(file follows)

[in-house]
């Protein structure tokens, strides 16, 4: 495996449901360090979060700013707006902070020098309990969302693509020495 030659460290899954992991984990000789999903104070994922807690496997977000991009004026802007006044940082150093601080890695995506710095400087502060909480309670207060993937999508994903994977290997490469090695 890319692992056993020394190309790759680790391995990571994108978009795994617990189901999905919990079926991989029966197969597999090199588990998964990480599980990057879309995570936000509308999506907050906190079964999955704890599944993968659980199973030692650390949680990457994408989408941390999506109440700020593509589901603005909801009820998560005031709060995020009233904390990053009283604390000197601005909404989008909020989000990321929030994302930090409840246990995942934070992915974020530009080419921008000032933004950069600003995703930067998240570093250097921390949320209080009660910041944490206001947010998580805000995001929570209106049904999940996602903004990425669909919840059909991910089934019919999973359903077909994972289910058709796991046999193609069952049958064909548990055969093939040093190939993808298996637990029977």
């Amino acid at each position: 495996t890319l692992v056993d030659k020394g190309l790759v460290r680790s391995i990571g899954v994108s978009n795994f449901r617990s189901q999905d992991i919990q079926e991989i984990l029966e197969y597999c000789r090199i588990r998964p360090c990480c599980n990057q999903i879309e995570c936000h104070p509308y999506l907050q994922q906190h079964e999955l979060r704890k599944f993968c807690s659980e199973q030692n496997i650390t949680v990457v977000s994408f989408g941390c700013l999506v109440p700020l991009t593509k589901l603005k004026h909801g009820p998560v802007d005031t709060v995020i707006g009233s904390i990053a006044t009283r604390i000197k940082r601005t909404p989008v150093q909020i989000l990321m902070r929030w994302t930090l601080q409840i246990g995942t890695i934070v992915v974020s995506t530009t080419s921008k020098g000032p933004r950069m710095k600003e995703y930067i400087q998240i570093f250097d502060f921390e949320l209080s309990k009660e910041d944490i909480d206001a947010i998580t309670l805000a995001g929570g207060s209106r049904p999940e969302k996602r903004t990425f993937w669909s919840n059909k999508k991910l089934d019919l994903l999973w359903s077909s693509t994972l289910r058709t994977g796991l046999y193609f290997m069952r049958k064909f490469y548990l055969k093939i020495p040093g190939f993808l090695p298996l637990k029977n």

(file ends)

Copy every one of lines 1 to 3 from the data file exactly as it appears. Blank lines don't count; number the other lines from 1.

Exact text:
[in-house]
């Protein structure tokens, strides 16, 4: 495996449901360090979060700013707006902070020098309990969302693509020495 030659460290899954992991984990000789999903104070994922807690496997977000991009004026802007006044940082150093601080890695995506710095400087502060909480309670207060993937999508994903994977290997490469090695 890319692992056993020394190309790759680790391995990571994108978009795994617990189901999905919990079926991989029966197969597999090199588990998964990480599980990057879309995570936000509308999506907050906190079964999955704890599944993968659980199973030692650390949680990457994408989408941390999506109440700020593509589901603005909801009820998560005031709060995020009233904390990053009283604390000197601005909404989008909020989000990321929030994302930090409840246990995942934070992915974020530009080419921008000032933004950069600003995703930067998240570093250097921390949320209080009660910041944490206001947010998580805000995001929570209106049904999940996602903004990425669909919840059909991910089934019919999973359903077909994972289910058709796991046999193609069952049958064909548990055969093939040093190939993808298996637990029977």
């Amino acid at each position: 495996t890319l692992v056993d030659k020394g190309l790759v460290r680790s391995i990571g899954v994108s978009n795994f449901r617990s189901q999905d992991i919990q079926e991989i984990l029966e197969y597999c000789r090199i588990r998964p360090c990480c599980n990057q999903i879309e995570c936000h104070p509308y999506l907050q994922q906190h079964e999955l979060r704890k599944f993968c807690s659980e199973q030692n496997i650390t949680v990457v977000s994408f989408g941390c700013l999506v109440p700020l991009t593509k589901l603005k004026h909801g009820p998560v802007d005031t709060v995020i707006g009233s904390i990053a006044t009283r604390i000197k940082r601005t909404p989008v150093q909020i989000l990321m902070r929030w994302t930090l601080q409840i246990g995942t890695i934070v992915v974020s995506t530009t080419s921008k020098g000032p933004r950069m710095k600003e995703y930067i400087q998240i570093f250097d502060f921390e949320l209080s309990k009660e910041d944490i909480d206001a947010i998580t309670l805000a995001g929570g207060s209106r049904p999940e969302k996602r903004t990425f993937w669909s919840n059909k999508k991910l089934d019919l994903l999973w359903s077909s693509t994972l289910r058709t994977g796991l046999y193609f290997m069952r049958k064909f490469y548990l055969k093939i020495p040093g190939f993808l090695p298996l637990k029977n």